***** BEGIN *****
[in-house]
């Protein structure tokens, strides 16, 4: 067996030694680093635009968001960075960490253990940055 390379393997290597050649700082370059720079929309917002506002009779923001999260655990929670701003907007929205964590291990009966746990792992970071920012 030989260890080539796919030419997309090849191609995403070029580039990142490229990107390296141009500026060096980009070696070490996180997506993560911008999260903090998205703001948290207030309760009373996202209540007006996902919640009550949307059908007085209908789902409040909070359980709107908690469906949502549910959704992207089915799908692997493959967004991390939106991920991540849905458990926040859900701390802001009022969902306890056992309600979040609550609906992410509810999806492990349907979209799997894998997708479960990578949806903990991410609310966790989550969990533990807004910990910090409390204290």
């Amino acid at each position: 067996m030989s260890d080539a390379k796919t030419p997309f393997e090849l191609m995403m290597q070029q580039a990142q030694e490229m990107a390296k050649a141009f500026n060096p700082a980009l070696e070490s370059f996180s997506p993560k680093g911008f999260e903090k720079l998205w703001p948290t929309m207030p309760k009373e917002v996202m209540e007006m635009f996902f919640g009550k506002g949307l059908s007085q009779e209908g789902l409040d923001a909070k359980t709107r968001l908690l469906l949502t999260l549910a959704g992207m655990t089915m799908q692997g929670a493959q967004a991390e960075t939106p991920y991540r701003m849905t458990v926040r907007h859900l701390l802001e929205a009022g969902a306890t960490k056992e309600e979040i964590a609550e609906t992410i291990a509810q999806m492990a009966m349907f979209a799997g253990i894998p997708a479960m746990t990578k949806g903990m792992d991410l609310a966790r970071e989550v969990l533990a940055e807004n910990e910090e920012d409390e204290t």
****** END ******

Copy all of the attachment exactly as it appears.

[in-house]
């Protein structure tokens, strides 16, 4: 067996030694680093635009968001960075960490253990940055 390379393997290597050649700082370059720079929309917002506002009779923001999260655990929670701003907007929205964590291990009966746990792992970071920012 030989260890080539796919030419997309090849191609995403070029580039990142490229990107390296141009500026060096980009070696070490996180997506993560911008999260903090998205703001948290207030309760009373996202209540007006996902919640009550949307059908007085209908789902409040909070359980709107908690469906949502549910959704992207089915799908692997493959967004991390939106991920991540849905458990926040859900701390802001009022969902306890056992309600979040609550609906992410509810999806492990349907979209799997894998997708479960990578949806903990991410609310966790989550969990533990807004910990910090409390204290």
């Amino acid at each position: 067996m030989s260890d080539a390379k796919t030419p997309f393997e090849l191609m995403m290597q070029q580039a990142q030694e490229m990107a390296k050649a141009f500026n060096p700082a980009l070696e070490s370059f996180s997506p993560k680093g911008f999260e903090k720079l998205w703001p948290t929309m207030p309760k009373e917002v996202m209540e007006m635009f996902f919640g009550k506002g949307l059908s007085q009779e209908g789902l409040d923001a909070k359980t709107r968001l908690l469906l949502t999260l549910a959704g992207m655990t089915m799908q692997g929670a493959q967004a991390e960075t939106p991920y991540r701003m849905t458990v926040r907007h859900l701390l802001e929205a009022g969902a306890t960490k056992e309600e979040i964590a609550e609906t992410i291990a509810q999806m492990a009966m349907f979209a799997g253990i894998p997708a479960m746990t990578k949806g903990m792992d991410l609310a966790r970071e989550v969990l533990a940055e807004n910990e910090e920012d409390e204290t």